There is yet another thought in verse 7 that has a lesson for us. There it mentions the time when Jacob fled from his brother. When things are wrong in our lives and we seem surrounded by troubles we often then turn to God in prayer asking for a way out. Jacob returned to Bethel when generally the better times have arrived. It is good for us to have faith in good times as well as bad.
We also need to remember the times when we were nothing and had nothing. In point of fact, we only possess the blessings and knowledge of God because He has revealed them to us. A modern hymn writer has captured this thought with a refrain reminiscent of Luther's famous phrase,
"I am a new creation,
No more in condemnation,
Here in the grace of God I stand."
There is no better place for a person to rest than in the grace of God.
Verse 9 tells us the effects of Jacob's obedience. He had been commanded to return to Bethel and build an altar. This, as we have seen, is what he did. Now God appears to him again to confirm the new name that he had received at Peniel. He also renews the promise that had first been given to Abraham. Jacob now demonstrates his thanks and appreciation of God's faithfulness by pouring out a drink offering upon the altar in Bethel. He had come full circle. Now he was at home with his family, comparatively wealthy, and his relationship restored with his brother. You might say, No wonder he gave thanks to God, he had everything he wanted. The rest of his life shows that this was not so.
We must not think that a man or woman of faith who has the presence of God in their life is immune from all the trials and sorrows of this life. When, along with his mother, Jacob schemed to deceive his father and cheat his brother, he had to leave his home in a hurry to avoid Esau's anger. He was, therefore, reaping what he had sown. Now he was back on good terms with his brother, back in the Promised Land and worshipping at the altar in Bethel, we could expect the rest of Jacob's life to be one of undisturbed ease. We could, if the Bible was a series of novels! It is, however, amongst other things, the record of people's relationship with the living God. It presents the real state of things and, as many Christians experience today, having faith does not remove you from the tribulations that are the common lot of all humanity. Unemployment, sickness, sorrow, accidents and many other trials affect us, just as they affect our neighbours. One might ask then what is the point of believing? As Jacob had the presence of God in his life to uphold, strengthen and comfort, so it is with the Christian to an even greater degree. As we trace the story of the life of Jacob through the rest of the chapters of Genesis, and he lived for many years after he had returned to Bethel, we notice the many times that sorrow ripped through his heart. Even in chapter 35 we can read that three times death robbed Jacob of a person close to him. First it was Deborah, Rebekah's nurse, an old companion of the family. Next it was Rachel, his wife whom he loved so deeply, who died in childbirth and finally it was his father Isaac.
Chapter 35 also records the action of his son Reuben. The despicable behaviour of this man, so close to Jacob, must have caused him much sorrow. Another commentator on biblical matters described this very forcefully when he wrote, "We suffer keenly through the sins of those we love; and when the father saw his Reuben stained with the soil of nameless impurity, he drank perhaps the bitterest cup of his life." Even during the short time covered by the events of chapter 35, Jacob certainly drank deeply at the well of sorrow.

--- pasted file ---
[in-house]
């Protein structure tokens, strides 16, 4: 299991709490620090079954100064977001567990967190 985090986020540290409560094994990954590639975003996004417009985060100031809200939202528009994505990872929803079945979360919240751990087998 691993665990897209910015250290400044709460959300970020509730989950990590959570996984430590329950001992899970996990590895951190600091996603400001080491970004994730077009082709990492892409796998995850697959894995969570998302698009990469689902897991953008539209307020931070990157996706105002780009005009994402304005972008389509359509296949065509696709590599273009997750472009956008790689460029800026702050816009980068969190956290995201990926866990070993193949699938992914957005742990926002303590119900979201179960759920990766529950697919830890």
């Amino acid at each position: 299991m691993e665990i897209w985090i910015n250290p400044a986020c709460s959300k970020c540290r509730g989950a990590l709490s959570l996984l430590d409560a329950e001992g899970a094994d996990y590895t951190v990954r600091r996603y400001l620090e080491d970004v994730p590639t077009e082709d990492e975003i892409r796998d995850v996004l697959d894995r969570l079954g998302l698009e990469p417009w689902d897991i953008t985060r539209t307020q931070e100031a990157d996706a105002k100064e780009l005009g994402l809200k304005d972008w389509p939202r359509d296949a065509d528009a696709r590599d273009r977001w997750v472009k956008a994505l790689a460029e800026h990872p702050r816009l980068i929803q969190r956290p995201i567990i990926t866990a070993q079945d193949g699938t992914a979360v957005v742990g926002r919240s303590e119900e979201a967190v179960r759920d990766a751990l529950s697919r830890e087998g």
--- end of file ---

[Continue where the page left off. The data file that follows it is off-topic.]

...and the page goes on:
Perhaps the best indicator of Jacob's spiritual condition during his latter years is the comment provided by the writer of the Letter to the Hebrews. In Hebrews 11:21 it is written that, By faith Jacob, when he was dying, blessed both the sons of Joseph; and worshipped, leaning upon the top of his staff." Here we see a man whose confidence is in God, who rests in His presence. No longer plotting and scheming but waiting and worshipping in faith. Jacob in Canaan is a trophy of the discipline of God. How many times had God had to correct him. Jacob was blessed with the knowledge and presence of God despite his own tendencies. In Jacob God displayed His gracious patience so that at the end of his life Jacob was a more spiritual person than at the beginning. His name would now be joined with those of Abraham and Isaac to be linked forever with the name of God. When Peter was preaching about the glorified Christ, as recorded in Acts 3:13, he brings all the names together in one triumphant sentence, "The God of Abraham, and of Isaac, and of Jacob, the God of our fathers, hath glorified his Son Jesus."
Jacob's earthly life did not finish in Canaan. Driven by hunger, his sons went to buy corn from the granaries of Egypt. Here they were recognised by Joseph, their long lost brother, who invited the whole family to dwell there. Surrounded by opulence and riches beyond his dreams, Jacob's heart remained in Canaan. When he died, his body was taken back to the Promised Land where his father and grandfather were buried.
May we take note of the lessons learned by Jacob as God revealed Himself to him, especially at the crisis moments at Bethel on his way out of Canaan, at Peniel, at Mahanaim and at El-Bethel. Let us, through grace, also know in our lives something of the glorious presence of the God of Jacob, who is the God and Father of our Lord Jesus Christ.Top of Page